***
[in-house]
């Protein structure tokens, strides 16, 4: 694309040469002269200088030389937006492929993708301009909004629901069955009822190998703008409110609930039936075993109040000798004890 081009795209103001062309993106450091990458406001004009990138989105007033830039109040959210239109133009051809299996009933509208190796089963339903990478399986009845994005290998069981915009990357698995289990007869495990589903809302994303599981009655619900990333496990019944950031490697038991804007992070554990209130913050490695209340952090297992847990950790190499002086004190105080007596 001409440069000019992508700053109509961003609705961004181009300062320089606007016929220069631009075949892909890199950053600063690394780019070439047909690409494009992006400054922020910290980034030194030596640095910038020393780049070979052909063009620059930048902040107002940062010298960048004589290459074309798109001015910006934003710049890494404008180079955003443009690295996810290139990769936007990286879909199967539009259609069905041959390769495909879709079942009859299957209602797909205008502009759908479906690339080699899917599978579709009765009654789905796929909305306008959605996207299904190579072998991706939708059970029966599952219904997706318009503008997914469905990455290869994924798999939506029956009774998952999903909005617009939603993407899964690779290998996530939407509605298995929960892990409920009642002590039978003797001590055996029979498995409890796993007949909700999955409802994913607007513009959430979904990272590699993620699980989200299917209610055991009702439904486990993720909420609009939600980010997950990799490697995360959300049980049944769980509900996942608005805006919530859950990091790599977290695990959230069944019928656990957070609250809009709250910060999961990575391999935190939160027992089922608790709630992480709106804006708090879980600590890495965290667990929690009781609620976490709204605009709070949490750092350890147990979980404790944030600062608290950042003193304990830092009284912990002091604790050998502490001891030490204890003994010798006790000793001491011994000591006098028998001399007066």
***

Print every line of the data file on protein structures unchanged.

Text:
[in-house]
């Protein structure tokens, strides 16, 4: 694309040469002269200088030389937006492929993708301009909004629901069955009822190998703008409110609930039936075993109040000798004890 081009795209103001062309993106450091990458406001004009990138989105007033830039109040959210239109133009051809299996009933509208190796089963339903990478399986009845994005290998069981915009990357698995289990007869495990589903809302994303599981009655619900990333496990019944950031490697038991804007992070554990209130913050490695209340952090297992847990950790190499002086004190105080007596 001409440069000019992508700053109509961003609705961004181009300062320089606007016929220069631009075949892909890199950053600063690394780019070439047909690409494009992006400054922020910290980034030194030596640095910038020393780049070979052909063009620059930048902040107002940062010298960048004589290459074309798109001015910006934003710049890494404008180079955003443009690295996810290139990769936007990286879909199967539009259609069905041959390769495909879709079942009859299957209602797909205008502009759908479906690339080699899917599978579709009765009654789905796929909305306008959605996207299904190579072998991706939708059970029966599952219904997706318009503008997914469905990455290869994924798999939506029956009774998952999903909005617009939603993407899964690779290998996530939407509605298995929960892990409920009642002590039978003797001590055996029979498995409890796993007949909700999955409802994913607007513009959430979904990272590699993620699980989200299917209610055991009702439904486990993720909420609009939600980010997950990799490697995360959300049980049944769980509900996942608005805006919530859950990091790599977290695990959230069944019928656990957070609250809009709250910060999961990575391999935190939160027992089922608790709630992480709106804006708090879980600590890495965290667990929690009781609620976490709204605009709070949490750092350890147990979980404790944030600062608290950042003193304990830092009284912990002091604790050998502490001891030490204890003994010798006790000793001491011994000591006098028998001399007066």